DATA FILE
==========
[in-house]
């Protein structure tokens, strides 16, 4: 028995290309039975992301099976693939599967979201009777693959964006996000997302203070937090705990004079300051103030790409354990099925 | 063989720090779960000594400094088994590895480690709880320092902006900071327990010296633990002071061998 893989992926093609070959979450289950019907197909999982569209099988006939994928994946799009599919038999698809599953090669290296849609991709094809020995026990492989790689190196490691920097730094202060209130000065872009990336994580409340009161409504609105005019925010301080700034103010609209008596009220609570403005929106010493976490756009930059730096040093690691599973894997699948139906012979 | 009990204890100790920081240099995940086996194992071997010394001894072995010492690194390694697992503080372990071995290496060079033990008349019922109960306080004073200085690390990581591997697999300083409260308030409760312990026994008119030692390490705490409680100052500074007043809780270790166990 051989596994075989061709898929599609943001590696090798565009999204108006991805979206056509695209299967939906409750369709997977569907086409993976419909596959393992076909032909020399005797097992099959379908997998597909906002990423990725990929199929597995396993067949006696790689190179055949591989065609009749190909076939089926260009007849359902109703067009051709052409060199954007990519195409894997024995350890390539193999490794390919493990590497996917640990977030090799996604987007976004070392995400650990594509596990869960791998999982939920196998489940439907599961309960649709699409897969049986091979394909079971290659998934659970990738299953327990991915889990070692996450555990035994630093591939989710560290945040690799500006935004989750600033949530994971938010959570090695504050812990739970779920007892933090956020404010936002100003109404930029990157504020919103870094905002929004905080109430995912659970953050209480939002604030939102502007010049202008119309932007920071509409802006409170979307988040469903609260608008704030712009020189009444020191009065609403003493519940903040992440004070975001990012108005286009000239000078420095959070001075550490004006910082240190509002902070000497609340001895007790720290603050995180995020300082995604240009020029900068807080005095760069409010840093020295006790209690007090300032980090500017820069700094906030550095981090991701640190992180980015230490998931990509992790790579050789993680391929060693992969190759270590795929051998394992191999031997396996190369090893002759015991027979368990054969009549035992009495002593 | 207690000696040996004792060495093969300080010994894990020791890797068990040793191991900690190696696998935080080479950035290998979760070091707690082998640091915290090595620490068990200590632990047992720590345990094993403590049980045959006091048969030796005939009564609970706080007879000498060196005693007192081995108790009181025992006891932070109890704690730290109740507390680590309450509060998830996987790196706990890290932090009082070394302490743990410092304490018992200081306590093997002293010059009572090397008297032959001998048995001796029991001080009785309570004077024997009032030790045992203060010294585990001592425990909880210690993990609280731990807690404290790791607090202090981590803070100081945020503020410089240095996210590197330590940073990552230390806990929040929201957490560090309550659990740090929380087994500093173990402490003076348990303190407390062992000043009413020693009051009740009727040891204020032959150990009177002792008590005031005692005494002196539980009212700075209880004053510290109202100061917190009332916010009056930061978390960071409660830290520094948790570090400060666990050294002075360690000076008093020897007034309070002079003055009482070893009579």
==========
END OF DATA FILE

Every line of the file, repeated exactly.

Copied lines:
[in-house]
């Protein structure tokens, strides 16, 4: 028995290309039975992301099976693939599967979201009777693959964006996000997302203070937090705990004079300051103030790409354990099925 | 063989720090779960000594400094088994590895480690709880320092902006900071327990010296633990002071061998 893989992926093609070959979450289950019907197909999982569209099988006939994928994946799009599919038999698809599953090669290296849609991709094809020995026990492989790689190196490691920097730094202060209130000065872009990336994580409340009161409504609105005019925010301080700034103010609209008596009220609570403005929106010493976490756009930059730096040093690691599973894997699948139906012979 | 009990204890100790920081240099995940086996194992071997010394001894072995010492690194390694697992503080372990071995290496060079033990008349019922109960306080004073200085690390990581591997697999300083409260308030409760312990026994008119030692390490705490409680100052500074007043809780270790166990 051989596994075989061709898929599609943001590696090798565009999204108006991805979206056509695209299967939906409750369709997977569907086409993976419909596959393992076909032909020399005797097992099959379908997998597909906002990423990725990929199929597995396993067949006696790689190179055949591989065609009749190909076939089926260009007849359902109703067009051709052409060199954007990519195409894997024995350890390539193999490794390919493990590497996917640990977030090799996604987007976004070392995400650990594509596990869960791998999982939920196998489940439907599961309960649709699409897969049986091979394909079971290659998934659970990738299953327990991915889990070692996450555990035994630093591939989710560290945040690799500006935004989750600033949530994971938010959570090695504050812990739970779920007892933090956020404010936002100003109404930029990157504020919103870094905002929004905080109430995912659970953050209480939002604030939102502007010049202008119309932007920071509409802006409170979307988040469903609260608008704030712009020189009444020191009065609403003493519940903040992440004070975001990012108005286009000239000078420095959070001075550490004006910082240190509002902070000497609340001895007790720290603050995180995020300082995604240009020029900068807080005095760069409010840093020295006790209690007090300032980090500017820069700094906030550095981090991701640190992180980015230490998931990509992790790579050789993680391929060693992969190759270590795929051998394992191999031997396996190369090893002759015991027979368990054969009549035992009495002593 | 207690000696040996004792060495093969300080010994894990020791890797068990040793191991900690190696696998935080080479950035290998979760070091707690082998640091915290090595620490068990200590632990047992720590345990094993403590049980045959006091048969030796005939009564609970706080007879000498060196005693007192081995108790009181025992006891932070109890704690730290109740507390680590309450509060998830996987790196706990890290932090009082070394302490743990410092304490018992200081306590093997002293010059009572090397008297032959001998048995001796029991001080009785309570004077024997009032030790045992203060010294585990001592425990909880210690993990609280731990807690404290790791607090202090981590803070100081945020503020410089240095996210590197330590940073990552230390806990929040929201957490560090309550659990740090929380087994500093173990402490003076348990303190407390062992000043009413020693009051009740009727040891204020032959150990009177002792008590005031005692005494002196539980009212700075209880004053510290109202100061917190009332916010009056930061978390960071409660830290520094948790570090400060666990050294002075360690000076008093020897007034309070002079003055009482070893009579």